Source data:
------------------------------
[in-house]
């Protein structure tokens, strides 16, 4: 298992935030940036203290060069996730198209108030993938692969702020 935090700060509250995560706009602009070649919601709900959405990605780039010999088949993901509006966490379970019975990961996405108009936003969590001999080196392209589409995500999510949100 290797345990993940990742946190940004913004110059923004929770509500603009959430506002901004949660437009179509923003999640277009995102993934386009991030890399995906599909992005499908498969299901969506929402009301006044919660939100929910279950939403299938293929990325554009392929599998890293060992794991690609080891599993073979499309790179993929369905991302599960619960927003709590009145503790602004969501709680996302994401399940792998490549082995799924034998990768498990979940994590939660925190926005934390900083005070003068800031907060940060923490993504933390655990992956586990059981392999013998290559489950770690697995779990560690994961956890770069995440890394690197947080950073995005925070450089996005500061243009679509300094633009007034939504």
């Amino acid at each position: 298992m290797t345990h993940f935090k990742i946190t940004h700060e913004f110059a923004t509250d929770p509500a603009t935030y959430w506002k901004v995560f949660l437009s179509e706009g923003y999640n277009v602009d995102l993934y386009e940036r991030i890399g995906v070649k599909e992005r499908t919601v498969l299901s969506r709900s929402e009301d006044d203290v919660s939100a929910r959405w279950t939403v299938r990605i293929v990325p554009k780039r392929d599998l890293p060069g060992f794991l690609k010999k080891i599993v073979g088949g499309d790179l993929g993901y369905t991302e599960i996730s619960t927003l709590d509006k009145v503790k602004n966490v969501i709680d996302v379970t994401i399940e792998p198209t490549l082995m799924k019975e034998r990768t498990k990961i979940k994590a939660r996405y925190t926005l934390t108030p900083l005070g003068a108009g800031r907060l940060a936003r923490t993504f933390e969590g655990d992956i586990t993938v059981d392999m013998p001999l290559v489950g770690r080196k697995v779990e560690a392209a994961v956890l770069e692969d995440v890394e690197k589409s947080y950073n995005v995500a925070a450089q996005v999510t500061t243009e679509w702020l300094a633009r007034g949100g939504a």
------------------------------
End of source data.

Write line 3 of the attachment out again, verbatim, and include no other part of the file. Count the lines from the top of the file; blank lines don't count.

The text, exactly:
């Amino acid at each position: 298992m290797t345990h993940f935090k990742i946190t940004h700060e913004f110059a923004t509250d929770p509500a603009t935030y959430w506002k901004v995560f949660l437009s179509e706009g923003y999640n277009v602009d995102l993934y386009e940036r991030i890399g995906v070649k599909e992005r499908t919601v498969l299901s969506r709900s929402e009301d006044d203290v919660s939100a929910r959405w279950t939403v299938r990605i293929v990325p554009k780039r392929d599998l890293p060069g060992f794991l690609k010999k080891i599993v073979g088949g499309d790179l993929g993901y369905t991302e599960i996730s619960t927003l709590d509006k009145v503790k602004n966490v969501i709680d996302v379970t994401i399940e792998p198209t490549l082995m799924k019975e034998r990768t498990k990961i979940k994590a939660r996405y925190t926005l934390t108030p900083l005070g003068a108009g800031r907060l940060a936003r923490t993504f933390e969590g655990d992956i586990t993938v059981d392999m013998p001999l290559v489950g770690r080196k697995v779990e560690a392209a994961v956890l770069e692969d995440v890394e690197k589409s947080y950073n995005v995500a925070a450089q996005v999510t500061t243009e679509w702020l300094a633009r007034g949100g939504a």